Military orders for Battle of Bunker Hill realize $22,050
An original, two-page military document issuing direct orders by the Commanding General of the American Forces in the days immediately preceding the famous Battle of Bunker Hill in 1775, sold for $22,050 in a mail bid and Internet sale held August 25 by Early American History Auctions (www.EarlyAmerican.com).
[USPRwire, Thu Sep 13 2007] An original, two-page military document issuing direct orders by the Commanding General of the American Forces in the days immediately preceding the famous Battle of Bunker Hill in 1775, sold for $22,050 in a mail bid and Internet sale held August 25 by Early American History Auctions (www.EarlyAmerican.com). All prices include an 18% buyer's premium.
The document is dated June 14-16, 1775, and contains regimental orders from General Artemus Ward, the Commander of the American and Continental and Patriot Militias at Cambridge (outside Boston). The dates are significant, since they coincide with the official founding of the United State Army by the Continental Congress. June 14th has forever since been celebrated as Flag Day here.
“This document was one of our favorite lots of the sale,” remarked Dana Linett, president of Early American History Auctions. “The winning bidder was a woman who bought it as a gift for her husband's collection. I'm sure he was very pleased. It's a true piece of American history.” Mr. Linett added the sale was “our most heavily bid-on auction of the year. Most lots exceeded their estimates.”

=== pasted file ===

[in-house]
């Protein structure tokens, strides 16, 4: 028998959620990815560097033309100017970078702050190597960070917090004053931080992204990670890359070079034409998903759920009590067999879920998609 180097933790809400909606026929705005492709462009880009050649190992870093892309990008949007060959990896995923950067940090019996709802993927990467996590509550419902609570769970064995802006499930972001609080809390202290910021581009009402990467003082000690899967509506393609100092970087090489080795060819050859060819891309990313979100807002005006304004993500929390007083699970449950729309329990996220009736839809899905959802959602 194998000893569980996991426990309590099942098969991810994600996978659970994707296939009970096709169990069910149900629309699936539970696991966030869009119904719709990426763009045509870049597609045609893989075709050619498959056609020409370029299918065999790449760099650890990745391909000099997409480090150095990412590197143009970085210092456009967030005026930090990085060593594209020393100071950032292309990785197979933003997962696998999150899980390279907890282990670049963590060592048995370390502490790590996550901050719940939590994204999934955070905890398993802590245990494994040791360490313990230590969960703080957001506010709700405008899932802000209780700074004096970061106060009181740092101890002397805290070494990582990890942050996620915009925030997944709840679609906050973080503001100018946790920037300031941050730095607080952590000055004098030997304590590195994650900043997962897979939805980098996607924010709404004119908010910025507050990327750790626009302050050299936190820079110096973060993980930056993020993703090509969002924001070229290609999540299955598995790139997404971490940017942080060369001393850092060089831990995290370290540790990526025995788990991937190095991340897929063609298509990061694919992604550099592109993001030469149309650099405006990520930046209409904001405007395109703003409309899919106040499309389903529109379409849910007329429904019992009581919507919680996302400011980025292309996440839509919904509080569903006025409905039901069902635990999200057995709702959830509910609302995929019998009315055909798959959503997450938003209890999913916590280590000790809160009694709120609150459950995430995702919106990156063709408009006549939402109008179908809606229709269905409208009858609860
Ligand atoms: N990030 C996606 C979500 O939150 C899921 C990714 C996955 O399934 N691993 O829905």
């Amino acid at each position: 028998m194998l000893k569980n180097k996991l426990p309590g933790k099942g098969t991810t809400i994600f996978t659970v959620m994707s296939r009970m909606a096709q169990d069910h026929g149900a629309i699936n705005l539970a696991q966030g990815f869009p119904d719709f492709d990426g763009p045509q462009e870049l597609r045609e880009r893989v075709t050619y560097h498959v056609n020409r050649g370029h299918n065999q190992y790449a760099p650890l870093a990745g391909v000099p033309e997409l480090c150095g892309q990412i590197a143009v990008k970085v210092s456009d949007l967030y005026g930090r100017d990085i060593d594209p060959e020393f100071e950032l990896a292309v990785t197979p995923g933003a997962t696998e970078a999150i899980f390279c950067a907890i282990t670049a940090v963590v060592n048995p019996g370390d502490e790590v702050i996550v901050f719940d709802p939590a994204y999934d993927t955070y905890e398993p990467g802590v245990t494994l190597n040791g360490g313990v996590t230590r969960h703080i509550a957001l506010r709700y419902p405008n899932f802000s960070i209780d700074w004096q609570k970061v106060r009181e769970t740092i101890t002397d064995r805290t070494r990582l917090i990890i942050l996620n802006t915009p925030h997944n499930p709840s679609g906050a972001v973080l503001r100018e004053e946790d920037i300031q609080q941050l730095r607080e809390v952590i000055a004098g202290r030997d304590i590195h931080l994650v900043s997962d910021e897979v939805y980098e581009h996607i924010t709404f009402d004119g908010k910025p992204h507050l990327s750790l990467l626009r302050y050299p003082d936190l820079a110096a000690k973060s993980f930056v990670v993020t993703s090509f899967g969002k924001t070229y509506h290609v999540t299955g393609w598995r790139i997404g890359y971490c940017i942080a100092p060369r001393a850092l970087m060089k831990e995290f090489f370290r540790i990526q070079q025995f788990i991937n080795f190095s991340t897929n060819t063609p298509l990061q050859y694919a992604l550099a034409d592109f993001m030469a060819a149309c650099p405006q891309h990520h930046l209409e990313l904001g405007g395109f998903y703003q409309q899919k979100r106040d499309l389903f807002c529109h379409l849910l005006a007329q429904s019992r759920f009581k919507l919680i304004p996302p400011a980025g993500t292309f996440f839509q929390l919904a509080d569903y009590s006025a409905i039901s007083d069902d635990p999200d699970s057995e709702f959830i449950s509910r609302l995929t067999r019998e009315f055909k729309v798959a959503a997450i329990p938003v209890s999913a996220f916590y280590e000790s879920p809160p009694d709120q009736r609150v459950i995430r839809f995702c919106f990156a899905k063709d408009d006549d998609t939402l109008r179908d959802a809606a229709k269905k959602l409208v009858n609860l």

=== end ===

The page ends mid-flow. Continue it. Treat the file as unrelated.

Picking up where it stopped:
In other highlights:
The top lot of the sale was a 1694 Carolina Elephant Token, PCGS graded Very Fine-30, that crossed the block at $25,960. The piece was able to soar past the high estimate of $24,000 by its great condition, but also because of its rarity: on the side that says “God Preserve Carolina The Lord's Proprietor, 1694,” the “O” is over the “E” in 'Proprietor.' An elephant is clearly visible on the obverse.
The biggest surprises of the sale was an 1860 ferrotype portrait pin of Abraham Lincoln – beardless – in choice near mint condition. The pin was expected to fetch no more than $1,800, but a pair of determined bidders drove the final gavel price to an astounding $12,980. The pin featured a sharp, clean image of Lincoln from his first presidential campaign, in an elegant, gilt brass oval frame.
An oil-on-canvas painting that served as cover art for the auction catalog, titled “President Jefferson and His Cabinet, 1801,” unsigned and in choice extremely fine condition, realized $11,800. Depicted in the 26” x 45.5” painting are President Jefferson, Vice President Aaron Burr, Secretary of State James Madison and other cabinet members, in an ornate, carved, gold-painted wooden frame.
A rare 5-cent Drink Sands Ale key encased postage merchant stamp, in choice extremely fine condition and one of only perhaps 10 in existence, soared to $10,620. The 5-cent denomination is the only one available to collectors. Others have been lost over time as to question their very existence. The example purchased was in excellent shape, with Thomas Jefferson clearly depicted on the obverse.
A valuable collection of Morgan and Peace silver dollars, 113 coins in all and encased in five Whitman folders, hammered for $9,660. The dates range from 1878-1935 and include 89 Morgan dollars and a complete set of 24 Peace dollars. Most are in fine to uncirculated condition. The winning bidder got a very good deal; the group was expected to sell for up to $18,000 on the high estimate.